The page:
Federal Reserve officials on Friday defended their decision to advance their monetary tightening campaign this week, citing persistent concerns about rising inflation despite continued pressure across the U.S. banking sector.
The central bank raised rates by a quarter-point for the second straight time on Wednesday, lifting the federal funds rate to a new target range of 4.75 percent to 5 percent, as midsize lenders struggled to cope with the fallout from the implosion. Silicon Valley Bank.
“There was a lot of discussion. . . But at the end of the day, what we concluded was that there are clear signs that the banking system is resilient and resilient,” Atlanta Fed President Raphael Bostick said in an interview with NPR on Friday. “On the back of that, inflation is still high.”
St. Louis Fed President James Bullard reiterated Bostick’s comments on price pressures, arguing that inflation is “too high” and that the central bank is justified in continuing to squeeze the economy because it has the tools to stabilize the financial system. “Accommodating monetary policy can continue to exert downward pressure on inflation,” he said.
In comments Friday, Bullard downplayed the impact of the current banking crisis on the U.S. economy.
“Financial pressures may be distressing but will keep interest rates low,” he said in comments. “Lower rates will be a positive factor for the macro economy.”
He later told reporters that the odds of the current financial stress ending without further deterioration are 80 percent. That means the central bank is more likely to face a warming economy and higher inflation, which “will pick up somewhat as we go into 2023,” he said.
Benchmark 10-year Treasury yields fell more than half a percentage point from SVB’s decline to 3.32 percent, while the two-year yield fell more than a percentage point to 3.63 percent. The two-year yield is particularly sensitive to interest rate expectations and has posted its biggest moves since 1987 in recent weeks.
Investors in the futures market on Friday fully priced in the possibility of an additional quarter-point increase in May. Traders are also betting that the Fed will be forced to cut interest rates this year — something the Fed doesn’t expect, Powell said.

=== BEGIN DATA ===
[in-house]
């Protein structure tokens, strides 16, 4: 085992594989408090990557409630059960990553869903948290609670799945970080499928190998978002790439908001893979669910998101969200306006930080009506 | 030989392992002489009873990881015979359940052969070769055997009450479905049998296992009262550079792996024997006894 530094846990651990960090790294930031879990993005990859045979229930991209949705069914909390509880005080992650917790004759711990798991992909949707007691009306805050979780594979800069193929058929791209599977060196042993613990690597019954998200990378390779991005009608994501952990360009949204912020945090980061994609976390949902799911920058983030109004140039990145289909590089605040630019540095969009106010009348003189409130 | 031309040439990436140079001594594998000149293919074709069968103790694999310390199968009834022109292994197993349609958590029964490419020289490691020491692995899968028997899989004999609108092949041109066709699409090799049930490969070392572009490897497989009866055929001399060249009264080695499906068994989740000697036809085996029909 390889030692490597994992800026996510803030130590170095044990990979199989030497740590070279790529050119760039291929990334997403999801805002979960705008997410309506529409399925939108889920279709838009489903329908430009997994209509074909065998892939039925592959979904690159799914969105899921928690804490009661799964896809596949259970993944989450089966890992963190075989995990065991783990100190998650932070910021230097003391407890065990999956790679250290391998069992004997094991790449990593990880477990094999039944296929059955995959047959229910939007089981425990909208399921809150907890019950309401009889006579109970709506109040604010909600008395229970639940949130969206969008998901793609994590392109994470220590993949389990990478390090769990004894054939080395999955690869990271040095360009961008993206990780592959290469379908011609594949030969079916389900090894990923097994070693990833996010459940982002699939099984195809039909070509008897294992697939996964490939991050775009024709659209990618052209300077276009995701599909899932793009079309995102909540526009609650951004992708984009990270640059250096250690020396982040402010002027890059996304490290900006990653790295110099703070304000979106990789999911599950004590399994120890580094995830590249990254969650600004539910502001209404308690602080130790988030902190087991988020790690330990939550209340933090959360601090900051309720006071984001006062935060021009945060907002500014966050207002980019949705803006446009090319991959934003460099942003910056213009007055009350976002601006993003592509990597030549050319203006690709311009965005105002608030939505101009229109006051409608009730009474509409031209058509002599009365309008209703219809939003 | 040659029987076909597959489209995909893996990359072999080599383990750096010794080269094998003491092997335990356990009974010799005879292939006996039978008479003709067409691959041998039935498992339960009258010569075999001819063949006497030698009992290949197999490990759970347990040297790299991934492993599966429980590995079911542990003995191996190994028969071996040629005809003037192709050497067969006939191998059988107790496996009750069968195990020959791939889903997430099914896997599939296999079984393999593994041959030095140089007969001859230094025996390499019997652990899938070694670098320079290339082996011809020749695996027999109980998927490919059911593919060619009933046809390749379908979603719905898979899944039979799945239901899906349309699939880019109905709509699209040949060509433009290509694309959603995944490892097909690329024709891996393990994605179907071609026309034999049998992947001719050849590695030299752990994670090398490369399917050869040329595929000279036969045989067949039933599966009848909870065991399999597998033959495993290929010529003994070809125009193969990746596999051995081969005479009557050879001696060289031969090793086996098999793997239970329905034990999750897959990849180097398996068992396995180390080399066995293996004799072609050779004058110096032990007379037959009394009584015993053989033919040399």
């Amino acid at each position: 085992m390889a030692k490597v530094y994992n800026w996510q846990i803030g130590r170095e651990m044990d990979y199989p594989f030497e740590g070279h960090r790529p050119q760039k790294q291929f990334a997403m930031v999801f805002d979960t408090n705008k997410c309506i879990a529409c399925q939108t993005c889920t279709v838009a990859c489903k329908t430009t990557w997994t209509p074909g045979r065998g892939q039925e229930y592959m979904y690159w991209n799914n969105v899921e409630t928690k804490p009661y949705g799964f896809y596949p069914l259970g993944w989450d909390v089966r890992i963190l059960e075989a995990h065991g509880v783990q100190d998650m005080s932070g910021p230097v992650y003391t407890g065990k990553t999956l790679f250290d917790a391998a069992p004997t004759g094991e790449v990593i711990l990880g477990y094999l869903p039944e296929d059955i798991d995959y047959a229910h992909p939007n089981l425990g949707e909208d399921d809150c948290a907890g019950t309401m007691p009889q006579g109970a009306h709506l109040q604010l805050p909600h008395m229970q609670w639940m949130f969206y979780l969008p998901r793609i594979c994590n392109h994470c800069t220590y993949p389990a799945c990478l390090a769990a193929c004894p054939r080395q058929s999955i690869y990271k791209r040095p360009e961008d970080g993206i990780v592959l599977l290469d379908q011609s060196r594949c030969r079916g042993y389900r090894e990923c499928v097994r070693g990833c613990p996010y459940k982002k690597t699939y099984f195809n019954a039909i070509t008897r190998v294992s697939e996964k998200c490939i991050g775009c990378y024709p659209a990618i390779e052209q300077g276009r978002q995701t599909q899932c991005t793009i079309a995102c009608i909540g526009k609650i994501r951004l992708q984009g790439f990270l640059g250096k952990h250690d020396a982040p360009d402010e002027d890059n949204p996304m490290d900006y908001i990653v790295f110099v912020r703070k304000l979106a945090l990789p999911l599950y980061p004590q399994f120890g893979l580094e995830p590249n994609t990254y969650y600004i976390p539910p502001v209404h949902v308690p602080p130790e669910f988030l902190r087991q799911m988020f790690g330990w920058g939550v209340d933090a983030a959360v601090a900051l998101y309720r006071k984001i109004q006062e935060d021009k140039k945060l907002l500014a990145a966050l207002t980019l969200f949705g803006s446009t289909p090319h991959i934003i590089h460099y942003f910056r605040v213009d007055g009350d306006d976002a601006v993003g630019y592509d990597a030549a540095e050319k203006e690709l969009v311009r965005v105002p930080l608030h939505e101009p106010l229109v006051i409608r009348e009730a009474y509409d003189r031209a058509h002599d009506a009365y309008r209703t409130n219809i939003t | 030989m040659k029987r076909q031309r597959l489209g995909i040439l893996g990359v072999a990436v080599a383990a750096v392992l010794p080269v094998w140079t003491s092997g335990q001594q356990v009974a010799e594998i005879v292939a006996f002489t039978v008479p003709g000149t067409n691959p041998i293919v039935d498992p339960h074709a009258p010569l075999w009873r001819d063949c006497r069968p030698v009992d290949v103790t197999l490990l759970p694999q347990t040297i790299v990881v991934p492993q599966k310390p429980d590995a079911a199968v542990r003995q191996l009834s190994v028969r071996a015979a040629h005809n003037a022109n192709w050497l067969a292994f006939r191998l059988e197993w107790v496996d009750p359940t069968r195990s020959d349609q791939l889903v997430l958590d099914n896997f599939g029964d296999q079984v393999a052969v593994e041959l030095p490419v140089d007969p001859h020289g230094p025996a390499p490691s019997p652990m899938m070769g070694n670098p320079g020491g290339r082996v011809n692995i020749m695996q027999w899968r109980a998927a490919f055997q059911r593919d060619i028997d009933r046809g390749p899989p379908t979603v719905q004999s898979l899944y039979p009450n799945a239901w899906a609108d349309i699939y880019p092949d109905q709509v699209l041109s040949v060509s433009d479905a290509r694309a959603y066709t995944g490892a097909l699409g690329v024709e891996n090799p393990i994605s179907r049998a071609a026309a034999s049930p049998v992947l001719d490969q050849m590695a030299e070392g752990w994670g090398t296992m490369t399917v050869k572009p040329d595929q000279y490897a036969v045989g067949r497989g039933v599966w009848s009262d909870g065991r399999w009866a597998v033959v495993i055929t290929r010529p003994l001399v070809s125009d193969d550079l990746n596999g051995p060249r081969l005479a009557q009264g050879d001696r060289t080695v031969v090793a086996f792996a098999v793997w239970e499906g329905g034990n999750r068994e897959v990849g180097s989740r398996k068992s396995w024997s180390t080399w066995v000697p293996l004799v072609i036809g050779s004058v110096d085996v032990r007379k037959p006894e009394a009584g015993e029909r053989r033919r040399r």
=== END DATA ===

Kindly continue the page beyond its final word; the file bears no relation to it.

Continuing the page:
At a press conference following Wednesday’s rate decision, Fed Chairman Jay Powell acknowledged that officials had considered pausing their campaign for a rate hike in light of the recent banking turmoil, but said the eventual hike was “a very strong consensus.”
Tom Barkin, president of the Richmond Fed, told CNN on Friday that the case for raising rates this week is “pretty clear” because inflation is still “high” and demand “doesn’t look like it’s going down.”
But Powell also noted this week that there is still uncertainty about the extent to which the credit crunch will be caused by a slowdown in small and regional banks.
While the Fed’s policy statement noted that “some additional policy stabilization may be appropriate,” Powell emphasized the importance of the words “some” and “may” to reporters.
Bullard told reporters on Friday that he had raised his forecasts for how far the central bank would raise its benchmark rate this year by a quarter of a percentage point, reflecting strong growth in the first few months of the year. He now expects a “terminal” rate of 5.6 percent.
That’s higher than the average estimate calculated by officials this week, with most forecasts putting the rate between 5 percent and 5.25 percent. That suggests another quarter-point rate hike, and is in line with December’s projections.